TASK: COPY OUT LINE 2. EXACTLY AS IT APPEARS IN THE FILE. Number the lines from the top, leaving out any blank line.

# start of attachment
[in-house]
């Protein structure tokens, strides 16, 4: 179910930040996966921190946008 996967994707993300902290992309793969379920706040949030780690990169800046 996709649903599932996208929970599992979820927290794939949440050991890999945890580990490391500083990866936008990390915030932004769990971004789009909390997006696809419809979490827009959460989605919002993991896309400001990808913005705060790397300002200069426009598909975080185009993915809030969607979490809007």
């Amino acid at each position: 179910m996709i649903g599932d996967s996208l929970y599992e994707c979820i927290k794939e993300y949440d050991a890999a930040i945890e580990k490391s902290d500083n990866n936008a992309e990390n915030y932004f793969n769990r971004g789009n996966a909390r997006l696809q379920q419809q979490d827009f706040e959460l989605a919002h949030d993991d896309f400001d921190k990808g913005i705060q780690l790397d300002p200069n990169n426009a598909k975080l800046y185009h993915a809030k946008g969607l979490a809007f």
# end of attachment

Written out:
């Protein structure tokens, strides 16, 4: 179910930040996966921190946008 996967994707993300902290992309793969379920706040949030780690990169800046 996709649903599932996208929970599992979820927290794939949440050991890999945890580990490391500083990866936008990390915030932004769990971004789009909390997006696809419809979490827009959460989605919002993991896309400001990808913005705060790397300002200069426009598909975080185009993915809030969607979490809007």